An unprecedented and devastating massacre is underway in northern Cameroon’s Bouba Njida National Park, where poachers have slaughtered an estimated 200-300 elephants for their tusks in the past five weeks.
Local officials confirm claims by the International Fund for Animal Welfare (IFAW) that the killings are the work of armed gangs of Sudanese poachers.
More than 100 carcasses have been found in the park thus far, but continuing gunfire has impeded efforts to fully assess the situation. Reports of orphaned and abandoned elephant calves now threatened by starvation are adding to concerns.
Cameroon shares a border with Chad, which itself shares borders with Sudan and the Central African Republic — both sites of ongoing regional conflict. Insurgents in search of tusks to support arms purchases frequently cross the porous borders, particularly during the dry season.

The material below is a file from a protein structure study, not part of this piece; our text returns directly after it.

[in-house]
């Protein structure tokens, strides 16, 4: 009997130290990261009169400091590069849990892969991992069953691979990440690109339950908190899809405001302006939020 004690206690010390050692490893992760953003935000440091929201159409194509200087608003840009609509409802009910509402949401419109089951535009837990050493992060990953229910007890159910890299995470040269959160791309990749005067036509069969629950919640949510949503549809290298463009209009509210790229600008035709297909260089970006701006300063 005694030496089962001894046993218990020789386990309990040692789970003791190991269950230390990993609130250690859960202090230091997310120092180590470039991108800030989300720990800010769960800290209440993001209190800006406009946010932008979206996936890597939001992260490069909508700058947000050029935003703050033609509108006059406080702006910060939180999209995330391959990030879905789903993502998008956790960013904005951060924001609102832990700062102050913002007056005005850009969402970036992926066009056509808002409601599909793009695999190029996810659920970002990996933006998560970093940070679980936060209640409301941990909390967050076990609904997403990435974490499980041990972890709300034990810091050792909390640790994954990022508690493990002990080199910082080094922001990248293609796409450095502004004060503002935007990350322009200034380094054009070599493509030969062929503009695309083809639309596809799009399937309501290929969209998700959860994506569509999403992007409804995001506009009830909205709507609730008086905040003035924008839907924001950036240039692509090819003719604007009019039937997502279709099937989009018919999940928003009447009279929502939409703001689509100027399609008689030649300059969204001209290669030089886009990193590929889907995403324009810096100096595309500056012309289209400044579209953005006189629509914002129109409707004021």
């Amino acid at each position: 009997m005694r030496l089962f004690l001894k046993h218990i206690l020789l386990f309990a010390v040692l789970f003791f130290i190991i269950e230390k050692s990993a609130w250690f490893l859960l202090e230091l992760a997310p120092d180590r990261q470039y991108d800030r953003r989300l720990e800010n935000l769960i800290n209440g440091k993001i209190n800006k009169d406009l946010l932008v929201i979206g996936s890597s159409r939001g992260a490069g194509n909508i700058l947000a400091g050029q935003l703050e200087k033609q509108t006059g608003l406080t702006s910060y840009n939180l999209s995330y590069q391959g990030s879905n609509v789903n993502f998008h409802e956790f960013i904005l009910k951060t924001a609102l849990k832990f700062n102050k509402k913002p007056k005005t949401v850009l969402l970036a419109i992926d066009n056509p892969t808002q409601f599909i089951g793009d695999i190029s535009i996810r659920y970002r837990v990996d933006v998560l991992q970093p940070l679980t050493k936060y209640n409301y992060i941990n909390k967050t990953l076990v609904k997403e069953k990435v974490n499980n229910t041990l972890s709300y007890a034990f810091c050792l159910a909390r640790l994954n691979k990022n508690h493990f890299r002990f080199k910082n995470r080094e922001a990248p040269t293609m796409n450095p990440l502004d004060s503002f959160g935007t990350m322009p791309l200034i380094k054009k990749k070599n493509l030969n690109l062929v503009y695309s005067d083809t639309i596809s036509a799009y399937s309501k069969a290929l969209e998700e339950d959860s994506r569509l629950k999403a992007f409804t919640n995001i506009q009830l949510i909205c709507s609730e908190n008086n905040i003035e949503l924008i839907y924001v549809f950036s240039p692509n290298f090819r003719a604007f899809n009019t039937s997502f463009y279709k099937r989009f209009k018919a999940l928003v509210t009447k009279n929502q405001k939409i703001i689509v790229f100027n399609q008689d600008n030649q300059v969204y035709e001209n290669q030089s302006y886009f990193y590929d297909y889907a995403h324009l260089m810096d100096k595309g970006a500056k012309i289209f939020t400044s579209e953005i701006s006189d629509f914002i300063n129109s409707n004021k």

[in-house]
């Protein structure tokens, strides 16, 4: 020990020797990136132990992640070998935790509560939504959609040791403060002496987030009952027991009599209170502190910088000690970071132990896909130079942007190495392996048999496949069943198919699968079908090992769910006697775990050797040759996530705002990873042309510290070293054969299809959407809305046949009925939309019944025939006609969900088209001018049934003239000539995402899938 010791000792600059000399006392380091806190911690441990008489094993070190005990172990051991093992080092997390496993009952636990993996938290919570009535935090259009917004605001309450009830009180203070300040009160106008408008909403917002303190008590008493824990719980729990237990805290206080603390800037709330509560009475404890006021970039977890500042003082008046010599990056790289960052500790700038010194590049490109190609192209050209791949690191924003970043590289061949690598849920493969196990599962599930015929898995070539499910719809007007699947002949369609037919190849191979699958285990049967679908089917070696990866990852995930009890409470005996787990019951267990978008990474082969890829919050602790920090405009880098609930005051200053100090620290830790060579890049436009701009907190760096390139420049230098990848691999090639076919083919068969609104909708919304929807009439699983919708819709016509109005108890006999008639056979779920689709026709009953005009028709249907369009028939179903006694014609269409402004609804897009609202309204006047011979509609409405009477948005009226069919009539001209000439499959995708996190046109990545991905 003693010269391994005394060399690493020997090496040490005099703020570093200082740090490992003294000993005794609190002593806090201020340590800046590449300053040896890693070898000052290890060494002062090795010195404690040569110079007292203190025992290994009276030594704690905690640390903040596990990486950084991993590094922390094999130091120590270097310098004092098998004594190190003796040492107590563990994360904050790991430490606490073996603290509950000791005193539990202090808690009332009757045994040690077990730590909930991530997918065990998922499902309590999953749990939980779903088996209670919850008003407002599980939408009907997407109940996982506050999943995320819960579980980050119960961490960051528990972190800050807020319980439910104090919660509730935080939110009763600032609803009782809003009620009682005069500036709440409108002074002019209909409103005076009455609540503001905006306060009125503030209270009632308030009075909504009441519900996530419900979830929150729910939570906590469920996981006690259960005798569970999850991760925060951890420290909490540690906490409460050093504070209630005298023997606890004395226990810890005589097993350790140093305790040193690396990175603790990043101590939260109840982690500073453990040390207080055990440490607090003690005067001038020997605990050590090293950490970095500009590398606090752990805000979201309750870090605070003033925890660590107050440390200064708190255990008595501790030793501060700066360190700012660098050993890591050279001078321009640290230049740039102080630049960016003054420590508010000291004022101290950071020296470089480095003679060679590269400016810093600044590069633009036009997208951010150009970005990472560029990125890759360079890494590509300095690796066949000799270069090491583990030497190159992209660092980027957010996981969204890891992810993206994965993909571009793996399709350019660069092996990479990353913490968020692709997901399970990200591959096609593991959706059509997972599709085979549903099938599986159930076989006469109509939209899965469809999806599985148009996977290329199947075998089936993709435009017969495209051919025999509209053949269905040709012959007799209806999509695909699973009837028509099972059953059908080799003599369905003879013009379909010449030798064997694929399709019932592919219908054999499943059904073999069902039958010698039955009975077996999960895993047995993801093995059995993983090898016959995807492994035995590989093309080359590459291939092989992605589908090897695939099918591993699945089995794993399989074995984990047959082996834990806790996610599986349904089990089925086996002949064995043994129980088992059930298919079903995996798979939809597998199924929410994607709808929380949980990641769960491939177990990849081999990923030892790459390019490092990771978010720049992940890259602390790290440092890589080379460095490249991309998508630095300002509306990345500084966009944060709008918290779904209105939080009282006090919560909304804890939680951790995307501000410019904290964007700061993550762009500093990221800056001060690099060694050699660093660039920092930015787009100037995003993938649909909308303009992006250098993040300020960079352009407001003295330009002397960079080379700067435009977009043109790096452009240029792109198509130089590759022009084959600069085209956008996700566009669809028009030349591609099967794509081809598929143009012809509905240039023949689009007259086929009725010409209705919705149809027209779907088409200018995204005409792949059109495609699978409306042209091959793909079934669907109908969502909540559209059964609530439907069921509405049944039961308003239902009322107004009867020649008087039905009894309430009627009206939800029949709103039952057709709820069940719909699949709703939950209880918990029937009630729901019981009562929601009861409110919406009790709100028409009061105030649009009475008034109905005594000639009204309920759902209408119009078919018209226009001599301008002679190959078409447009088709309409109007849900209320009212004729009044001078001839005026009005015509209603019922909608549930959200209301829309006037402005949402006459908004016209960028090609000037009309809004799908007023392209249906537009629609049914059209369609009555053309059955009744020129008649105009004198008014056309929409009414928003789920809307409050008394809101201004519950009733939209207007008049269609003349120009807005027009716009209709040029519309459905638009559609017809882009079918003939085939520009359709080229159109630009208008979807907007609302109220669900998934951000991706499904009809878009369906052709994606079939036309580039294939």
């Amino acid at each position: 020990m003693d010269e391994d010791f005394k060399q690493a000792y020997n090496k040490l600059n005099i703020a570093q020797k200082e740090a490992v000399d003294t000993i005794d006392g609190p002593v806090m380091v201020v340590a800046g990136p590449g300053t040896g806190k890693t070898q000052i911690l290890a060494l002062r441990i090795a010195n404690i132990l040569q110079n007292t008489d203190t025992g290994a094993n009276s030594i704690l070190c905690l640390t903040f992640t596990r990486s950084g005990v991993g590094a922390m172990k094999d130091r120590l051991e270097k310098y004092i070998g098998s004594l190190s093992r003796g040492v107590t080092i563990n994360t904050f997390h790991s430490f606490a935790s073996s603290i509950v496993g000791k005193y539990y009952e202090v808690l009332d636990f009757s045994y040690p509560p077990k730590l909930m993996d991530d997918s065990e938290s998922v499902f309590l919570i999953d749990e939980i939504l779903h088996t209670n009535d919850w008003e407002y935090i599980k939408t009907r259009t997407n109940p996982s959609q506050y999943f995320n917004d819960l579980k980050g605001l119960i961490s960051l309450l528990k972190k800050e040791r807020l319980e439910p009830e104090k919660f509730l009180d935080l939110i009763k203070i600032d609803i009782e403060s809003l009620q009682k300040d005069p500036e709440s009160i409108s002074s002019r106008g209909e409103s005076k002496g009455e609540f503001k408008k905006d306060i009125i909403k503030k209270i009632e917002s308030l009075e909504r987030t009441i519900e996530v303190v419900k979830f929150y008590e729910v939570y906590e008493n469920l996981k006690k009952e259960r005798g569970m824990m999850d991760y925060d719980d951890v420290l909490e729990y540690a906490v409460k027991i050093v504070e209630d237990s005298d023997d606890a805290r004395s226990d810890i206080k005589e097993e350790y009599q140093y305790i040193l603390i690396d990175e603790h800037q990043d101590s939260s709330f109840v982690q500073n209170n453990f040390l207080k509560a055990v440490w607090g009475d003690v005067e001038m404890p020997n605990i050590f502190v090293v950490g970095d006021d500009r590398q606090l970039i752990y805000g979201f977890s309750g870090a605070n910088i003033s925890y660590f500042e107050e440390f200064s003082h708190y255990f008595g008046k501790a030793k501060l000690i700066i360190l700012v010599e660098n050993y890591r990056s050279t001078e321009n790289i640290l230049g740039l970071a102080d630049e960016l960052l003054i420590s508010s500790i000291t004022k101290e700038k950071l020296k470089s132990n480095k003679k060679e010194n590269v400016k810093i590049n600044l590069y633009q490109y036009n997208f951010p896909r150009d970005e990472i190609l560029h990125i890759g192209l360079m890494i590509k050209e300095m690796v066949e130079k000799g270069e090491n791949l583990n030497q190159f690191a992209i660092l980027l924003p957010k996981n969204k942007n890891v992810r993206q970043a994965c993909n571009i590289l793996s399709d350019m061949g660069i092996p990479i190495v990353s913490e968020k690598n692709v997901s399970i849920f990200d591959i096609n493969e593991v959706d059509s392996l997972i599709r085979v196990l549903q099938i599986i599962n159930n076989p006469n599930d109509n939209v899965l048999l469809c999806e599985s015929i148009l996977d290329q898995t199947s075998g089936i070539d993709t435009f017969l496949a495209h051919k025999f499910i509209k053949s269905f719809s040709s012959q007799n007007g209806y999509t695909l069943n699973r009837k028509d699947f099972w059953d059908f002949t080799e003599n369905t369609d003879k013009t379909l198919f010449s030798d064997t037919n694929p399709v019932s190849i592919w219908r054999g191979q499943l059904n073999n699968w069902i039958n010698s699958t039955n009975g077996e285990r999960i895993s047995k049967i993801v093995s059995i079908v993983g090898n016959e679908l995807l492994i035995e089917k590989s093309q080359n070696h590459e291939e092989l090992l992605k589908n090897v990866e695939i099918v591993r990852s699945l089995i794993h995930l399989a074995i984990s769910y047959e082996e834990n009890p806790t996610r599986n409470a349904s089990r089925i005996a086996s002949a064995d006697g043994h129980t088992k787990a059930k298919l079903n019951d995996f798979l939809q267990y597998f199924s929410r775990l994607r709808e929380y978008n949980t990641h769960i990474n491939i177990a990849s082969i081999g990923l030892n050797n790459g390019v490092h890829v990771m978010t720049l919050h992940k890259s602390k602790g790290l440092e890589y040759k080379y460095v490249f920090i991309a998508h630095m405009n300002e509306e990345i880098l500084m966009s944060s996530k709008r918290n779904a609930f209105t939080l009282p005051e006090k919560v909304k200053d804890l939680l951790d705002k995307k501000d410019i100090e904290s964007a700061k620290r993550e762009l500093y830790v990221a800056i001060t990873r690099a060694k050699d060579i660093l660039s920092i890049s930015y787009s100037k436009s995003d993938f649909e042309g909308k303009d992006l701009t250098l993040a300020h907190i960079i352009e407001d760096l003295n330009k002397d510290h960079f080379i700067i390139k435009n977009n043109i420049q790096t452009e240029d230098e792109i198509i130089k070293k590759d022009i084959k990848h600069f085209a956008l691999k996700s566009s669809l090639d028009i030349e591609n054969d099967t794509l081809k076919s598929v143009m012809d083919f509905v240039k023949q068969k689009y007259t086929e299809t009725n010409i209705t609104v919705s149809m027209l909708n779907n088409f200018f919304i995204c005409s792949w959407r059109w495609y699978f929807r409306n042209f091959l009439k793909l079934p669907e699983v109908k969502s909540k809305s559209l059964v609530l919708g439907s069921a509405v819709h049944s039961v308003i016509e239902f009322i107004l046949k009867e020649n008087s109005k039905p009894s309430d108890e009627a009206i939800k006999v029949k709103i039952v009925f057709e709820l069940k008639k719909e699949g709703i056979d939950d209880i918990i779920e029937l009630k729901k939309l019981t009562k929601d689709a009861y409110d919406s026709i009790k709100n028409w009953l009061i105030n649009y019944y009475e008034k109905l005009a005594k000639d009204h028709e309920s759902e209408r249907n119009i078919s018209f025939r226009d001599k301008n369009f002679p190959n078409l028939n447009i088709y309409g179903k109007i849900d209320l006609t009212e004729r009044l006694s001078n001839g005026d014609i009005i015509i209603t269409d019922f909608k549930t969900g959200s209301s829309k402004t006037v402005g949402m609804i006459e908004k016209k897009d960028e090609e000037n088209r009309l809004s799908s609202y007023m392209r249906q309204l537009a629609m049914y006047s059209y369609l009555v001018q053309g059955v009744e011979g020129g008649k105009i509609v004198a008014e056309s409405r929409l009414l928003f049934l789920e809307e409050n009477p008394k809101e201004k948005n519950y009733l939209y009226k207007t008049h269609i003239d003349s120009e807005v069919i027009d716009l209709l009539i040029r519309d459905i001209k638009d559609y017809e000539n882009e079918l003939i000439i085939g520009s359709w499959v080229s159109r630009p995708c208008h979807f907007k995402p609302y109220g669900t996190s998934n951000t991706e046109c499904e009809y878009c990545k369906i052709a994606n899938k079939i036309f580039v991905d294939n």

Against professional poachers, Cameroon’s poorly trained park rangers are ill-equipped to stop the slaughter. The only long-term solution is to curtail international demand for ivory, especially in Asia.
In 2007, the Elephant Status Report of the International Union for Conservation of Nature (IUCN) estimated that there were between 1,000 and 5,000 elephants left in Cameroon. In five short weeks, that population has been decimated.